Campanulas are a welcome sight in our gardens in summer. With their beautiful bell-shaped flowers in shades of white or soft pink, sky-blue or rich purple, these cottage garden classics flower for weeks on end. But did you know you can also grow campanulas indoors? Pick the right ones, treat them kindly, and they’ll reward you with months of beautiful blooms on your windowsill. Find out everything about the houseplant of the month: Campanula.
Campanulas to grow indoors
Not all campanulas make excellent indoor plants. So, when you buy a campanula, always check the cultivation information to see whether it’s suitable for growing indoors. Here are a few campanulas that grow well indoors:
- Italian bellflower (Campanula isophylla) is a trailing variety with long stems bearing masses of pale blue or white flowers. Train the stems up a cane or small trellis, or let them cascade over the side of a container.
- The campanula ‘Ambella’ range (Campanula portenschlagiana Ambella) can be grown indoors or outdoors. It forms neat mounds of foliage covered in deep purple or blue flowers through the summer months.
- Haylodge bellflower (Campanula x haylodgensis), another good campanula for indoor growing, has attractive double flowers but can be tricky to find.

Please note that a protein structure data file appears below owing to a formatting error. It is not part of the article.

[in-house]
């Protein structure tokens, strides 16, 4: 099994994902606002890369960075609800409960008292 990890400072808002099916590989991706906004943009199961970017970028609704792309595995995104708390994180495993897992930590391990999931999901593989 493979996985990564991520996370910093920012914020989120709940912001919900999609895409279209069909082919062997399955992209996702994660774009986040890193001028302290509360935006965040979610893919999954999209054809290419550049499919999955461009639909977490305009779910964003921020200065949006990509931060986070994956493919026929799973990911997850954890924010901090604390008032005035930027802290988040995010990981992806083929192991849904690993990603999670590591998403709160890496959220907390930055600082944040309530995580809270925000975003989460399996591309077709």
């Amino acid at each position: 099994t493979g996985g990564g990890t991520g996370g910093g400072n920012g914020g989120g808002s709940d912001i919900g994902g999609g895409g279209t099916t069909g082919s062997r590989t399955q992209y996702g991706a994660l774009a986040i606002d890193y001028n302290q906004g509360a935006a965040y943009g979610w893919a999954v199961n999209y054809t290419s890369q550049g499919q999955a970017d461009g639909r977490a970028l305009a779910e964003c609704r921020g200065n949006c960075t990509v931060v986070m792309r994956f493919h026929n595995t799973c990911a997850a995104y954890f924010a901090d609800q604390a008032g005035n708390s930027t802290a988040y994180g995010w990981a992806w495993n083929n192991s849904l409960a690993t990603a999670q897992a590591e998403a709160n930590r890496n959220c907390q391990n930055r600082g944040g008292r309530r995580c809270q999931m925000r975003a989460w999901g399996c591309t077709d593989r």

Growing campanula indoors
Campanulas prefer moist, well-drained soil, so plant your campanula in a pot with good drainage, filled with multi-purpose potting compost. Good light is essential. Most campanulas that are suitable for indoor growing tend to need at least 13 hours of sunlight a day all year round to develop flower buds. In summer, they will grow well on a sunny windowsill, but take care they don’t dry out in hot summer sun. In winter, when the days are shorter, you may need to use grow lights to provide additional light, but fortunately, with houseplants becoming increasingly popular, both fluorescent and LED grow lights are now readily available online.
How to care for an indoor campanula
During the growing season from May to September, water your campanula regularly to keep the compost moist. Don’t overwater houseplants so much that the roots are sitting in soggy compost, as this is likely to result in root rot or death. Feed fortnightly with a balanced liquid feed. Keep deadheading as flowers fade, and once the plant has finished flowering, be ruthless and cut it back to around 2.5cm (1in) high.
Once October arrives, it’s time to overwinter your campanula. Place it somewhere bright but cold (4-10ºC/39-50ºF), to allow the plant to rest, and water sparingly, just enough to stop the compost drying out completely. In February, move your campanula to a warmer spot and gradually increase the frequency of watering as it comes back into growth.
Flowering houseplants are a beautiful, long-lasting alternative to cut flowers. If you’re looking to add colour to your home, visit our garden centre and take home a plant that will bring you months of pleasure.